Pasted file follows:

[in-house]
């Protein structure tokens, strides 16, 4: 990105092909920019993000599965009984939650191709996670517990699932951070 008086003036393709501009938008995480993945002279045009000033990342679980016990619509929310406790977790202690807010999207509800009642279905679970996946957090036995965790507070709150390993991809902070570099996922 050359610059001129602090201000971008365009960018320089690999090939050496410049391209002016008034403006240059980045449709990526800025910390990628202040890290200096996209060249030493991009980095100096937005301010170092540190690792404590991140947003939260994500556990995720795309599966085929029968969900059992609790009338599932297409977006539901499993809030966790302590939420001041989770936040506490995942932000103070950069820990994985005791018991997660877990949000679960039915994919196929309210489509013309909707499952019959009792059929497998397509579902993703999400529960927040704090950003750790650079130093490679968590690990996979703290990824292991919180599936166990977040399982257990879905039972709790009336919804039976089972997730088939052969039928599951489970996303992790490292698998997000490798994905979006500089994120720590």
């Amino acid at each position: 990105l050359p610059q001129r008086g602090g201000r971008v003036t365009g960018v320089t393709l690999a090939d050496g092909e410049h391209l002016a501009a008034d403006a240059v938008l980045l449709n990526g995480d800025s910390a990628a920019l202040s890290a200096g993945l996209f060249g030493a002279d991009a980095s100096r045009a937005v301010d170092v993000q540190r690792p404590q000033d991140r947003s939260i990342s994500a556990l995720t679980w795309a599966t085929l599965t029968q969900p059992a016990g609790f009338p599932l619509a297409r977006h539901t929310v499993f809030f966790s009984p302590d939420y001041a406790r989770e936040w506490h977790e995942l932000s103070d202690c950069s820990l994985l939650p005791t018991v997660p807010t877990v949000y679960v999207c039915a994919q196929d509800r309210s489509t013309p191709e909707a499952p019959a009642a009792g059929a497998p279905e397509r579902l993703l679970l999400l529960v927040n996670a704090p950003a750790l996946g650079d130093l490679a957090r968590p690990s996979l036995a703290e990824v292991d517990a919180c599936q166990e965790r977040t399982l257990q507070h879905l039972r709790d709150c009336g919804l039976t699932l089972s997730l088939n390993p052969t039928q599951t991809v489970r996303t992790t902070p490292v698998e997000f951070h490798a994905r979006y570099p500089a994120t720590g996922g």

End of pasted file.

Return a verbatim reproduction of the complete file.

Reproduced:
[in-house]
């Protein structure tokens, strides 16, 4: 990105092909920019993000599965009984939650191709996670517990699932951070 008086003036393709501009938008995480993945002279045009000033990342679980016990619509929310406790977790202690807010999207509800009642279905679970996946957090036995965790507070709150390993991809902070570099996922 050359610059001129602090201000971008365009960018320089690999090939050496410049391209002016008034403006240059980045449709990526800025910390990628202040890290200096996209060249030493991009980095100096937005301010170092540190690792404590991140947003939260994500556990995720795309599966085929029968969900059992609790009338599932297409977006539901499993809030966790302590939420001041989770936040506490995942932000103070950069820990994985005791018991997660877990949000679960039915994919196929309210489509013309909707499952019959009792059929497998397509579902993703999400529960927040704090950003750790650079130093490679968590690990996979703290990824292991919180599936166990977040399982257990879905039972709790009336919804039976089972997730088939052969039928599951489970996303992790490292698998997000490798994905979006500089994120720590």
């Amino acid at each position: 990105l050359p610059q001129r008086g602090g201000r971008v003036t365009g960018v320089t393709l690999a090939d050496g092909e410049h391209l002016a501009a008034d403006a240059v938008l980045l449709n990526g995480d800025s910390a990628a920019l202040s890290a200096g993945l996209f060249g030493a002279d991009a980095s100096r045009a937005v301010d170092v993000q540190r690792p404590q000033d991140r947003s939260i990342s994500a556990l995720t679980w795309a599966t085929l599965t029968q969900p059992a016990g609790f009338p599932l619509a297409r977006h539901t929310v499993f809030f966790s009984p302590d939420y001041a406790r989770e936040w506490h977790e995942l932000s103070d202690c950069s820990l994985l939650p005791t018991v997660p807010t877990v949000y679960v999207c039915a994919q196929d509800r309210s489509t013309p191709e909707a499952p019959a009642a009792g059929a497998p279905e397509r579902l993703l679970l999400l529960v927040n996670a704090p950003a750790l996946g650079d130093l490679a957090r968590p690990s996979l036995a703290e990824v292991d517990a919180c599936q166990e965790r977040t399982l257990q507070h879905l039972r709790d709150c009336g919804l039976t699932l089972s997730l088939n390993p052969t039928q599951t991809v489970r996303t992790t902070p490292v698998e997000f951070h490798a994905r979006y570099p500089a994120t720590g996922g």